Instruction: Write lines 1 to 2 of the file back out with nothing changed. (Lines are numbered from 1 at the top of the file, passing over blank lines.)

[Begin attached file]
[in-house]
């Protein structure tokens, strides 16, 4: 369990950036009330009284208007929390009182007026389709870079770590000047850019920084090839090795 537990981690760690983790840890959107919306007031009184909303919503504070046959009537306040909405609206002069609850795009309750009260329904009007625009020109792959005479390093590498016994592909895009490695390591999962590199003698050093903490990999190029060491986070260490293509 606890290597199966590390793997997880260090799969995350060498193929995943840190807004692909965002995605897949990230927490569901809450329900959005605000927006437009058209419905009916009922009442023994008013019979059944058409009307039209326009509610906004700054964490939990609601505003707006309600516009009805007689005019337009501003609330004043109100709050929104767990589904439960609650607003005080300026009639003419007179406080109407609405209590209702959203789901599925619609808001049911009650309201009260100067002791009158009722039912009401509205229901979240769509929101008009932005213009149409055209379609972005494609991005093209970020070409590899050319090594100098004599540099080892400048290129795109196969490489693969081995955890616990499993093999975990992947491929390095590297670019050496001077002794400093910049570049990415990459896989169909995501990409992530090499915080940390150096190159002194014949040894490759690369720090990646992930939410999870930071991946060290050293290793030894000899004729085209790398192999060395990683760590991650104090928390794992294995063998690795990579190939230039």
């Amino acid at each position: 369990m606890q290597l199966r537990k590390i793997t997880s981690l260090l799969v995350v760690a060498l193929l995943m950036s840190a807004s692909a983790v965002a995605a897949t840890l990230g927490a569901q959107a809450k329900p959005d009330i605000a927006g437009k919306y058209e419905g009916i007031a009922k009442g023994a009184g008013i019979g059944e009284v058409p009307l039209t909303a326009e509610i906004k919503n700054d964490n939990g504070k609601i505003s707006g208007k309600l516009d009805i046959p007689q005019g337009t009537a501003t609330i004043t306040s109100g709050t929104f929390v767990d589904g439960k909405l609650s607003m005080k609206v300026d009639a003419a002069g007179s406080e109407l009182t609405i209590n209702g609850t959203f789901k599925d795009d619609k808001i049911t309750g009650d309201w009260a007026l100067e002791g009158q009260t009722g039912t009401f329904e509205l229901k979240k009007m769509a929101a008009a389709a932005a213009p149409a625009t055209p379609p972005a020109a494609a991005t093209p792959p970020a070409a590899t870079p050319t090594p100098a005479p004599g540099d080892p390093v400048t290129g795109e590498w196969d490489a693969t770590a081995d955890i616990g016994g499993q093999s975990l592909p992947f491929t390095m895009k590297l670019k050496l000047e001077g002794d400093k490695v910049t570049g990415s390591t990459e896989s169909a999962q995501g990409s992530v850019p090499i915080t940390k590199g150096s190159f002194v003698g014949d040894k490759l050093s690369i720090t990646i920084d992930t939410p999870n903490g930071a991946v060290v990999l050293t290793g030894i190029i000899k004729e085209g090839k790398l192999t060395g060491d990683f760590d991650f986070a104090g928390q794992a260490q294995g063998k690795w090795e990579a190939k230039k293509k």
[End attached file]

[in-house]
């Protein structure tokens, strides 16, 4: 369990950036009330009284208007929390009182007026389709870079770590000047850019920084090839090795 537990981690760690983790840890959107919306007031009184909303919503504070046959009537306040909405609206002069609850795009309750009260329904009007625009020109792959005479390093590498016994592909895009490695390591999962590199003698050093903490990999190029060491986070260490293509 606890290597199966590390793997997880260090799969995350060498193929995943840190807004692909965002995605897949990230927490569901809450329900959005605000927006437009058209419905009916009922009442023994008013019979059944058409009307039209326009509610906004700054964490939990609601505003707006309600516009009805007689005019337009501003609330004043109100709050929104767990589904439960609650607003005080300026009639003419007179406080109407609405209590209702959203789901599925619609808001049911009650309201009260100067002791009158009722039912009401509205229901979240769509929101008009932005213009149409055209379609972005494609991005093209970020070409590899050319090594100098004599540099080892400048290129795109196969490489693969081995955890616990499993093999975990992947491929390095590297670019050496001077002794400093910049570049990415990459896989169909995501990409992530090499915080940390150096190159002194014949040894490759690369720090990646992930939410999870930071991946060290050293290793030894000899004729085209790398192999060395990683760590991650104090928390794992294995063998690795990579190939230039």